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First let’s wish a Happy Birthday to JAM (Journal of Arts Marketing) which has just celebrated its 10th birthday! And is it still jamming at 10? I think so, with this excellent issue dedicated to Friends and Membership schemes in the Arts.

Very timely this, it arrived the day after I went to the excellent AMA “Best of Friends” workshop hosted by Liz Hill – if you get the chance, take the opportunity. In fact JAM has a nice extract from her book “The Complete Membership Handbook” (with Brian Whitehead) on page 6, just to get you started. Go through the checklist, if it’s right for you then read teh rest of the article, then buy the book then start your scheme! Couldn’t be easier.

Actually if you are thinking of starting a scheme, or already have one then a good read of this JAM is a must. Heather Maitland first poses the question of whteher you really should have a friends scheme dipping into lots of statistics (Did you know that The Friends of Norwich Theatre Royal Scheme had a return of 460%!) and drawing on articles and case studies to help you answer the question.

Of course not all schemes are effective so Sarah Gee’s article “Friends or foes” takes you through what to do if it all stops adding up. This could be making no financial return, the objectives of the Friends (if an external organsiation) might not be the same as yours, plus a number of other pitfalls.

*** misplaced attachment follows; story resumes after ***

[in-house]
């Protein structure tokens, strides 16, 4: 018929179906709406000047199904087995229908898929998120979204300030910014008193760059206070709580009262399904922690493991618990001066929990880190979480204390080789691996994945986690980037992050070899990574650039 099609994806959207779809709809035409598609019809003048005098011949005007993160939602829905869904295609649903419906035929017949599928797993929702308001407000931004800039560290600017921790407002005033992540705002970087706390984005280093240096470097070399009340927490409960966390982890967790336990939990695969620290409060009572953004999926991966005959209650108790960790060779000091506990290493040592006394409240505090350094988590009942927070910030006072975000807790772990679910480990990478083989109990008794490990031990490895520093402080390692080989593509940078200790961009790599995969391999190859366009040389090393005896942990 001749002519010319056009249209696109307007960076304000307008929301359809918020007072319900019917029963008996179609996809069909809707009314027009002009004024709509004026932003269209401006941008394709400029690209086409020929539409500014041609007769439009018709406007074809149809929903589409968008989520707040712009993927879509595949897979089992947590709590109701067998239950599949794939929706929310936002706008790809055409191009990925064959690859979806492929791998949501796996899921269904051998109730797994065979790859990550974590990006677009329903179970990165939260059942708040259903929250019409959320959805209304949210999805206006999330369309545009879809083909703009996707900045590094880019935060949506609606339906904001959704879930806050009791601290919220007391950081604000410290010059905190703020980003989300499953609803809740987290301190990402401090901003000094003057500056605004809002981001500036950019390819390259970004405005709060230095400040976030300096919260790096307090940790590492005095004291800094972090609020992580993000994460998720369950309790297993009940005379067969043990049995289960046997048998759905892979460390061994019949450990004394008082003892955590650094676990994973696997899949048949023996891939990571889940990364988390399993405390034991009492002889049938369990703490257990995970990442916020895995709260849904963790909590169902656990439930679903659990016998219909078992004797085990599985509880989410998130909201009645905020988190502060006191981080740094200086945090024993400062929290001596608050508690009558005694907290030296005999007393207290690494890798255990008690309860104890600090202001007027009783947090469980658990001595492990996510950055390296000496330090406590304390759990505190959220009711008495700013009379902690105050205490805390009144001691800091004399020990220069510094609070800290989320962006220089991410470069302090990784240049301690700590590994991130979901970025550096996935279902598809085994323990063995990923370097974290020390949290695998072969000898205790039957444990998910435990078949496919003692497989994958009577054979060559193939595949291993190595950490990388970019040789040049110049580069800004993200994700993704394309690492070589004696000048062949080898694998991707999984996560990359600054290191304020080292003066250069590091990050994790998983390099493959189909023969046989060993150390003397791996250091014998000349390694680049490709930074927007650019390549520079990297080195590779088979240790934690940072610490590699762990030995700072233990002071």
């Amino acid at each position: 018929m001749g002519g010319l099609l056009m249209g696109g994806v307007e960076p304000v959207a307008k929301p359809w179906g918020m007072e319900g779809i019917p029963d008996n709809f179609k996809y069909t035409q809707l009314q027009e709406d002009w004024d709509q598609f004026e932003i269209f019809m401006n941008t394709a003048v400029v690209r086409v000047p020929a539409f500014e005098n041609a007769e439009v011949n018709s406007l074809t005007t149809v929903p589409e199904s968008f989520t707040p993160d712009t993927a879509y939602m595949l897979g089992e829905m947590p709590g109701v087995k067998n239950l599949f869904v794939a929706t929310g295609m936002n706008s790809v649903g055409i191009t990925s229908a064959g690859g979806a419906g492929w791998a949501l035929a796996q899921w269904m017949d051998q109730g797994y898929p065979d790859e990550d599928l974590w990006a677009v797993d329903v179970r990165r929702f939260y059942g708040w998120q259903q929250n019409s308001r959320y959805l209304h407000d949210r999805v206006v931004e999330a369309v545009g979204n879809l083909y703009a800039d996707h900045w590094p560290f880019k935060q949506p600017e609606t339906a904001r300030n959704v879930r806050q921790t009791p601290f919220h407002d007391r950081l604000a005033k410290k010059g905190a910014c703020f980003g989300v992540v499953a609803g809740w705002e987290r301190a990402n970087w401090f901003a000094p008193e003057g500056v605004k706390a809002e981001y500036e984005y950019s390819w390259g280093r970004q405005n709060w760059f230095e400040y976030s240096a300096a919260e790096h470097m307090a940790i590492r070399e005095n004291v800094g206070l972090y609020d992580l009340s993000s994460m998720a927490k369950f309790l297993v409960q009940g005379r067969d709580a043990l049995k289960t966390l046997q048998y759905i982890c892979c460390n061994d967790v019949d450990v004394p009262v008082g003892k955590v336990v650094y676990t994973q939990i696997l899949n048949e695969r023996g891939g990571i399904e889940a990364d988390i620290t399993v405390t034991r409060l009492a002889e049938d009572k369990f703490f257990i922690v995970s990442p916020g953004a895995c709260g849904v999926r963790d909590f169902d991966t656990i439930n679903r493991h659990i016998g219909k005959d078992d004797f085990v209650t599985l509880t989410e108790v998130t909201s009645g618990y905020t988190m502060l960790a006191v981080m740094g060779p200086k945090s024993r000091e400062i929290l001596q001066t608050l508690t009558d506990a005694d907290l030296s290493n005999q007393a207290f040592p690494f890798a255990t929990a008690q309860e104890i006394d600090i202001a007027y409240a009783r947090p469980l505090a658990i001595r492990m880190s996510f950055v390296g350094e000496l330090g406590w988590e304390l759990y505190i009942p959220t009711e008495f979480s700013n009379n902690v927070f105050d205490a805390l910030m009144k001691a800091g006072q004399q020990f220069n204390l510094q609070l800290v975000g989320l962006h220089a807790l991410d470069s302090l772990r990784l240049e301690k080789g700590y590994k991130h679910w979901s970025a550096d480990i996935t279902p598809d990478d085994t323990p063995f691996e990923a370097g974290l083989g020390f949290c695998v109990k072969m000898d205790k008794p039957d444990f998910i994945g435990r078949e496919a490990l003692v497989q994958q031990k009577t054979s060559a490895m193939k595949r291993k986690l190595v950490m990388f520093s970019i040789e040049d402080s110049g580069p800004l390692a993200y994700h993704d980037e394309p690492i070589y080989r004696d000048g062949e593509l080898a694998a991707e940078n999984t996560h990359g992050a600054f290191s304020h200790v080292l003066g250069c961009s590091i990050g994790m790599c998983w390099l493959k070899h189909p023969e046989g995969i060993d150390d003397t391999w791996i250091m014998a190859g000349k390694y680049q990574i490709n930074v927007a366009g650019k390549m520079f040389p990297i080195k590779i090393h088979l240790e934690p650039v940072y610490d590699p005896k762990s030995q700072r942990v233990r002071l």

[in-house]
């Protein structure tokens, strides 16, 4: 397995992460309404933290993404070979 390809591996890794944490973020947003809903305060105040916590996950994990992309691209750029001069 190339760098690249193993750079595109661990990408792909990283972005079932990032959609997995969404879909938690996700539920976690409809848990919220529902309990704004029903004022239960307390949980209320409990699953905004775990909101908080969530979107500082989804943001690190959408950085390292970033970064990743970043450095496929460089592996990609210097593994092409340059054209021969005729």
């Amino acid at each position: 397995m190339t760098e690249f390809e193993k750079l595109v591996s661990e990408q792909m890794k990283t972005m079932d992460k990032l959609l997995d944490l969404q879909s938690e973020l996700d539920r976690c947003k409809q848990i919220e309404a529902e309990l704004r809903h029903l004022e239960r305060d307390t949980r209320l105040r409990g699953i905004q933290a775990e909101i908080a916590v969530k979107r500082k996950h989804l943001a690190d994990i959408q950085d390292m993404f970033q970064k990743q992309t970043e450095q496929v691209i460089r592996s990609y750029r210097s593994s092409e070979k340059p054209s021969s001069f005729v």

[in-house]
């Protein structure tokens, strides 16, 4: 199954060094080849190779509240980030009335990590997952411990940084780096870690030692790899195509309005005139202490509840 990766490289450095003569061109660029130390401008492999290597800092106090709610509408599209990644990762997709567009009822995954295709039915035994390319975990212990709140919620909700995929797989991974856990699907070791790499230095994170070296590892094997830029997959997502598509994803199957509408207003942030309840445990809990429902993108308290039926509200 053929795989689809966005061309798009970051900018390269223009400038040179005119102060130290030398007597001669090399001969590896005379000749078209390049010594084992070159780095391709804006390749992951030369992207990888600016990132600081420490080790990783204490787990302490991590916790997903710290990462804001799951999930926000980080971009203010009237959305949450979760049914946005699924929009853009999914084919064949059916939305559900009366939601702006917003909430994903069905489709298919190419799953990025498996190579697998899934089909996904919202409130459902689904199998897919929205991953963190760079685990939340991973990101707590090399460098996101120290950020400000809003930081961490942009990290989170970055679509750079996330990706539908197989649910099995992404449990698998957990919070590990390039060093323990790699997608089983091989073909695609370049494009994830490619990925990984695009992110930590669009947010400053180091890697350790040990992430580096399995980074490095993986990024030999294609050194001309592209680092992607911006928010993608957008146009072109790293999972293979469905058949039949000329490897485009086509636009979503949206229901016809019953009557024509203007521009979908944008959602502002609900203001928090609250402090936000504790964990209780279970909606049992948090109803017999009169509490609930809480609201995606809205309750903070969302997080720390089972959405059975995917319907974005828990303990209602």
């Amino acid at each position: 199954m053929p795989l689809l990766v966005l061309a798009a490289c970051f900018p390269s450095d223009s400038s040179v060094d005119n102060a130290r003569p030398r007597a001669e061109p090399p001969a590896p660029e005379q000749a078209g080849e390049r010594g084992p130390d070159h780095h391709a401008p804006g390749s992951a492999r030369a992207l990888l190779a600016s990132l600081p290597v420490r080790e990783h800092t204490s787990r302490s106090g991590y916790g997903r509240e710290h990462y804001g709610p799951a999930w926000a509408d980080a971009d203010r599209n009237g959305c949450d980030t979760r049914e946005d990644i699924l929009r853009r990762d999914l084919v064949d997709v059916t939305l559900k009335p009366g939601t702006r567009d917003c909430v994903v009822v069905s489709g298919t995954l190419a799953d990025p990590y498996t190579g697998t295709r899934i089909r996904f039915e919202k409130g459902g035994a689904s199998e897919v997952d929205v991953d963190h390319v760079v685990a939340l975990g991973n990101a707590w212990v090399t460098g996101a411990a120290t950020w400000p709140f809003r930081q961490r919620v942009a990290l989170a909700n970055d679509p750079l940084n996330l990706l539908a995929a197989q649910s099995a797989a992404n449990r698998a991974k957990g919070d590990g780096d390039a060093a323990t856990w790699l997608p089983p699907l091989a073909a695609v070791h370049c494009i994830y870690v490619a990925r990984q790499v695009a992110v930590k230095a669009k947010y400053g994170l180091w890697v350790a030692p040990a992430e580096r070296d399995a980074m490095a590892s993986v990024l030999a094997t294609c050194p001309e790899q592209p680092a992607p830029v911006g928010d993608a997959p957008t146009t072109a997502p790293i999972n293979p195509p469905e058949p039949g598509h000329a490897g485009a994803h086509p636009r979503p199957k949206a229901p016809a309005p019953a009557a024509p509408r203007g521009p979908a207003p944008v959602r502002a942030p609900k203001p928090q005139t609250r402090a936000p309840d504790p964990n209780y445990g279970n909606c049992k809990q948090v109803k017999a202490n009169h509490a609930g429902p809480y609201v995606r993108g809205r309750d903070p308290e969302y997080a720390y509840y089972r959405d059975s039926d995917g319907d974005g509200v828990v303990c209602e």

Roger Tomlinson takes us back to the starting point, posing the question “what relationships should we seek?” in Fans not fiends. Are fans of an arts organisation analgous to football fans? Can we have fans? An interesting question and it changes the way we might look at the competition – fans don’t switch sides on a whim. And how does social media affect this?

In addition, there are a couple of excellent case studies, by Jennifer Faure Francis of the Royal Academy of Arts, Sarah Chambers of the National Theatre, and there is an extract of Nina Simon’s interview with Kristen Denner about the new scheme at the Whitney Musuem of American Art, to put it all into the context of real organisations.

Finally, get to know Sam Eaves, marketing manager of Birminham Royal Ballet in the “Just a minute” column.

As I always say, if you don’t get JAM – sign up today.